Mngwa The Great Gray Ghost

The Mngwa ("the strange one") is the "great gray ghost" of East Africa. Natives of the former Tanganyika (now Tanzania) insist that the mngwa is not simba (the lion). They have known of the Mngwa for hundreds of years, describing the animal as an extremely aggressive, gigantic, with the size of a donkey and gray stripes like a tabby cat. The creature has small ears, thick tail and nocturnal. Has been heard to purr. Known to have raided villages in order to kill adults and carry off children. Most sightings occurred on the Tanzania coast near Lindi and Mchinga.

English contact with the animal began, in earnest, in the 1900s. In 1922, William Hichens was magistrate of Lindi, Tanzania, when several constables were killed or mangled by a huge cat with gray fur. Another outbreak of maulings took place at Mchinga in the 1930s. During the 1930s and 1940s, the Mngwa was commonly known by the name Nunda, but because of the books of Gardner Soule (The Mystery Monsters and The Maybe Monsters) and Bernard Heuvelmans, Mngwa is the appellation now more frequently employed. An influential, openminded discussion of this cryptid appeared in the then-world-famous British scientific journal Discovery in 1938.

The Mngwa, a striped big cat of East Africa. (William M. Rebsamen)
In Frank W. Lane's 1954 issue of Nature Parade, Lane writes of his interview with Patrick Bowen, a hunter, who tracked a Mngwa. Bowen remarked that the animal's tracks were like those of the leopard but much larger. The fur was brindled but visibly different from a leopard's. Lane, a cryptozoologist before the label even existed, speculated that nineteenth-century reports of attacks by the South African chimiset, usually associated with the Nandi Bear, might more plausibly be linked to the Mngwa. Bernard Heuvelmans theorizes that the Mngwa may be an abnormally colored specimen of some known species or that it may be a larger subspecies of the golden cat (Profelis aurata).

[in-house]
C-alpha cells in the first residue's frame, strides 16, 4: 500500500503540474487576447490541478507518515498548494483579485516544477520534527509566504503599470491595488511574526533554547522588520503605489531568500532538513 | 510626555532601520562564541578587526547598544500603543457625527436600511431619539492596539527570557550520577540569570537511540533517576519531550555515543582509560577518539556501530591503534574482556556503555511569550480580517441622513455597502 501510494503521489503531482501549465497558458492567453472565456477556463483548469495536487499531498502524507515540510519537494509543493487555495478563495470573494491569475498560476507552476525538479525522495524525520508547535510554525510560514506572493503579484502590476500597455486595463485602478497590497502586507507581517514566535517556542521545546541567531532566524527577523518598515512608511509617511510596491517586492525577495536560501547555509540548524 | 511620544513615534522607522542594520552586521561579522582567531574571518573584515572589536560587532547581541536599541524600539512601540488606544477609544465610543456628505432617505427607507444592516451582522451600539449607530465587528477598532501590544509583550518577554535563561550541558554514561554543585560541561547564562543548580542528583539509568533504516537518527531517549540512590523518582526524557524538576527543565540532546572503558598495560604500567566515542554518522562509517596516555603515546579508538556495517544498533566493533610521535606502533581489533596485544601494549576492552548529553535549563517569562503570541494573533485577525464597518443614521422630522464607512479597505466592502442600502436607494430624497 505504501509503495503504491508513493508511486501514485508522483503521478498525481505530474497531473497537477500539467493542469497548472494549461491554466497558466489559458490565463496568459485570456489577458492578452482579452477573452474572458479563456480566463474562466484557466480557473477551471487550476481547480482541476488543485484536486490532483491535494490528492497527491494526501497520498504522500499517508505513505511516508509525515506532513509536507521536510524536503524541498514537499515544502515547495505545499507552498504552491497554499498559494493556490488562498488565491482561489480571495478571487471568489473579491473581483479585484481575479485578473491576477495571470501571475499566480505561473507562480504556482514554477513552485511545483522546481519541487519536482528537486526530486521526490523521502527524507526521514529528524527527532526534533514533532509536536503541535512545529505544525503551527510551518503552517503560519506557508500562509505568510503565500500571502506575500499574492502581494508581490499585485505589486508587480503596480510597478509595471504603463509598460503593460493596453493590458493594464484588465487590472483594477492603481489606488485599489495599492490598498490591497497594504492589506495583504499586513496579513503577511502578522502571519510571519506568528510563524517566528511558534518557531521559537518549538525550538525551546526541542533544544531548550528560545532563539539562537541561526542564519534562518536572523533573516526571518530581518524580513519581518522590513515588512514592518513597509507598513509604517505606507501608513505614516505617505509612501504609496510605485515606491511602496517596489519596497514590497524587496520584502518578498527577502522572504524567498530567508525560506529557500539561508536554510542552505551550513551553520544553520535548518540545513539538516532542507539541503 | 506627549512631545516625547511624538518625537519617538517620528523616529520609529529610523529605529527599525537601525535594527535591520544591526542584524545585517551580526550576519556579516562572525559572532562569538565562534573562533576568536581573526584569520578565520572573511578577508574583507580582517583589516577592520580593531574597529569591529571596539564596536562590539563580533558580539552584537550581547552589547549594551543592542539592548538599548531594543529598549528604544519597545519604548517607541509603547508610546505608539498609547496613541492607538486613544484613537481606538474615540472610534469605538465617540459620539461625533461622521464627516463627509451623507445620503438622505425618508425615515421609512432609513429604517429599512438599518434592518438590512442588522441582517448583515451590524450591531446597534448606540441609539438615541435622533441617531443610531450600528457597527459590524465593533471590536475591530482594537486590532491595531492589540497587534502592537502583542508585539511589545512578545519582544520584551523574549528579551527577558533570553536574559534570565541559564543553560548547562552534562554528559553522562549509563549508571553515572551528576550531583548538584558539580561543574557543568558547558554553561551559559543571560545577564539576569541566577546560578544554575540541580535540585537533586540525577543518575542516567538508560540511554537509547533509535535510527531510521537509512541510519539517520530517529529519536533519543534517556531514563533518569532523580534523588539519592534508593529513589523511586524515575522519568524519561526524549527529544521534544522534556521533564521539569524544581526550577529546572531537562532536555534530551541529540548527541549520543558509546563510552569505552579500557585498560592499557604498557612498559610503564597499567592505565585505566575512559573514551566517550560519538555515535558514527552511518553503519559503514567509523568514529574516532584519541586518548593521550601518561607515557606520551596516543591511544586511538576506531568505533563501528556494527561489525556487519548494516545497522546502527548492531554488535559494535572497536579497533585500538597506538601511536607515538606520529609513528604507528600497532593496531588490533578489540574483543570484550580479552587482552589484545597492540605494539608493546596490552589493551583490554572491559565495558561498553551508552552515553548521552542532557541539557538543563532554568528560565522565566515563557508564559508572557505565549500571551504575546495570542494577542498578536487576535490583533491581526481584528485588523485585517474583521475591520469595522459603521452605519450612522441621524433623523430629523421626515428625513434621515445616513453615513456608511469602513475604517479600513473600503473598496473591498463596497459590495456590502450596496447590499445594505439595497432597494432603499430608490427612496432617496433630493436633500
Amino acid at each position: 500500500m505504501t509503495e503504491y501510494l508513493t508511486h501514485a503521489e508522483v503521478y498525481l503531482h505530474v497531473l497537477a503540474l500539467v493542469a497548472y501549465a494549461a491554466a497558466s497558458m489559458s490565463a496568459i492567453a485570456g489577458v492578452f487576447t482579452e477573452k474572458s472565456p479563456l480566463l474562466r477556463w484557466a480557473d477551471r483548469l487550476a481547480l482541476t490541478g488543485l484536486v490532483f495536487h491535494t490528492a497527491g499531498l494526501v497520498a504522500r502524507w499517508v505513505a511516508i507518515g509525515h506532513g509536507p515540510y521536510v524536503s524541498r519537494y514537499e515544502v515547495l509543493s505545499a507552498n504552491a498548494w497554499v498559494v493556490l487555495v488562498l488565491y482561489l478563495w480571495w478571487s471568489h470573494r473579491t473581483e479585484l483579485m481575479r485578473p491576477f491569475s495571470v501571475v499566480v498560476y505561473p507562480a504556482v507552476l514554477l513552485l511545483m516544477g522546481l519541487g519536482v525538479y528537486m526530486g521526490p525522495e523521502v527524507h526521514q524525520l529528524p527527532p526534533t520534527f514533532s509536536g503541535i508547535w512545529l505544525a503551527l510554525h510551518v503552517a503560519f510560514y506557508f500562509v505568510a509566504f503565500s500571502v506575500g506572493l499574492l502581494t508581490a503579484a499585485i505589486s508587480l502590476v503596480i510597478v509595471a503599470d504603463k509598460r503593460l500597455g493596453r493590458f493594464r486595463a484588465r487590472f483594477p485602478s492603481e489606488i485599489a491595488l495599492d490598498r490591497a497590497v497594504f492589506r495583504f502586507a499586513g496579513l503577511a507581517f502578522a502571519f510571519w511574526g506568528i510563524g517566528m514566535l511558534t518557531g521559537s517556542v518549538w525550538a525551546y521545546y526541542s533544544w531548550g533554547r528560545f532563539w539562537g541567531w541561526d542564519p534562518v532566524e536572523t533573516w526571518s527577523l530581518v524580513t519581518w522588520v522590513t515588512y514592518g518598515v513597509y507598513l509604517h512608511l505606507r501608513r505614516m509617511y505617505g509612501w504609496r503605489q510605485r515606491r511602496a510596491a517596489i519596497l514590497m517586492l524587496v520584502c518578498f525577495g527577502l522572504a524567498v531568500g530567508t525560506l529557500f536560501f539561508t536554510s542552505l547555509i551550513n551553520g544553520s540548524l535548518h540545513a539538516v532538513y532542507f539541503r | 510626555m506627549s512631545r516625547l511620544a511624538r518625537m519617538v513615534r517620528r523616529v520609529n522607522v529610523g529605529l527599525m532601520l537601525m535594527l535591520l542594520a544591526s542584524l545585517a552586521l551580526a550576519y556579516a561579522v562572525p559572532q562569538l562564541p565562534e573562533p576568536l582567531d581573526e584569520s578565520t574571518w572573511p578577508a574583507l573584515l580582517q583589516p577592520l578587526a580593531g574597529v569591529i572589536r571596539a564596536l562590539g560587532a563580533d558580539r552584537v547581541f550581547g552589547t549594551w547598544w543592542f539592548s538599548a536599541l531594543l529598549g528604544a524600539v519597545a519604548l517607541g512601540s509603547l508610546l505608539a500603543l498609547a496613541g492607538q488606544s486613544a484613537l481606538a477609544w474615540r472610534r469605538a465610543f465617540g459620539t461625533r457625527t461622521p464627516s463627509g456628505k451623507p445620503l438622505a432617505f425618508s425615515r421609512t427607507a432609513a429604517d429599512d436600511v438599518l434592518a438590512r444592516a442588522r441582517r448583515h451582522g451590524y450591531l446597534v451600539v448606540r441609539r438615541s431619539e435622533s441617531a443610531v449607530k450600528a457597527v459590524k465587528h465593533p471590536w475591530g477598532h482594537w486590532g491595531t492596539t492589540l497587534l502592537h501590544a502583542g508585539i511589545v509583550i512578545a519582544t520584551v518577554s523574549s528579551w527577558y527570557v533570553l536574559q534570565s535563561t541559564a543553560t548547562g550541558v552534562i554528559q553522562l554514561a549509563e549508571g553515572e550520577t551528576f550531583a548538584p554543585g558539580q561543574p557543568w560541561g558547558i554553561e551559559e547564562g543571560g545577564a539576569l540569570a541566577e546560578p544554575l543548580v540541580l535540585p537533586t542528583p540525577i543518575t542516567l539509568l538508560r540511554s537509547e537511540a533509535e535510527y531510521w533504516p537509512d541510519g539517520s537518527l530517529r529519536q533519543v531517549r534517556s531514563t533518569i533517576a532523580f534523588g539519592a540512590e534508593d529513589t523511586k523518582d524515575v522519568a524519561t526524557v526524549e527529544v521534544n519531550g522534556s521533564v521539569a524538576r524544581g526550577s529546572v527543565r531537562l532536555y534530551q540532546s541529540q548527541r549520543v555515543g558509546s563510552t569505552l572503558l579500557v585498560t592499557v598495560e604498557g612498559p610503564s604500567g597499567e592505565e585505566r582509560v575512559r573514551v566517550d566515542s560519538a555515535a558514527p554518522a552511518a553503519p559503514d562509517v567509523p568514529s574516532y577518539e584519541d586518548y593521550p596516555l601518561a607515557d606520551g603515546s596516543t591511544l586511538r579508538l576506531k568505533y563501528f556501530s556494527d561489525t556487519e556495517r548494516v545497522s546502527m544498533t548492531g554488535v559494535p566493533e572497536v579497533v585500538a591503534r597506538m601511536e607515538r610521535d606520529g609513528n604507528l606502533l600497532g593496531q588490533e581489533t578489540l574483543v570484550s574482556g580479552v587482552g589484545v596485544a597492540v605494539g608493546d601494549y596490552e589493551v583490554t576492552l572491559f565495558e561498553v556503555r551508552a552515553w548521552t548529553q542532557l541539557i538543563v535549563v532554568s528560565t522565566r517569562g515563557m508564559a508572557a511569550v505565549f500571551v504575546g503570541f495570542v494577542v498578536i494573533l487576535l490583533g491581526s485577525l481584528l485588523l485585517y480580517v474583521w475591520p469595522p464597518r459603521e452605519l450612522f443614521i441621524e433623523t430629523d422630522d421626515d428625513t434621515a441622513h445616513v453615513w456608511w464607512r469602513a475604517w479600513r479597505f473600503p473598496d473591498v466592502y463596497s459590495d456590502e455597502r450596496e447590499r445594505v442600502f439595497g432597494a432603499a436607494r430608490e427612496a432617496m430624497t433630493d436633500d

According to Eberhart, several possible explanations about the creature as follows:
  • A surviving species of one of several large African fossil cats from the Pleistocene.
  • An unknown, giant subspecies of the African golden cat (Felis aurata), which has a wide variety of coloration, from golden to dark gray, and is reputed to be highly aggressive when cornered. It occasionally raids villages for poultry.

Cryptozoology A to Z: "The Encyclopedia of Loch Monsters, Sasquatch, Chupacabras, and Other Authentic Mysteries of Nature by Loren Coleman & Jerome Clark;

Mysterious Creatures: "A Guide to Cryptozoology" by George M. Eberhart;

Pic Source:
Mysterious Creatures: "A Guide to Cryptozoology" by George M. Eberhart page 33

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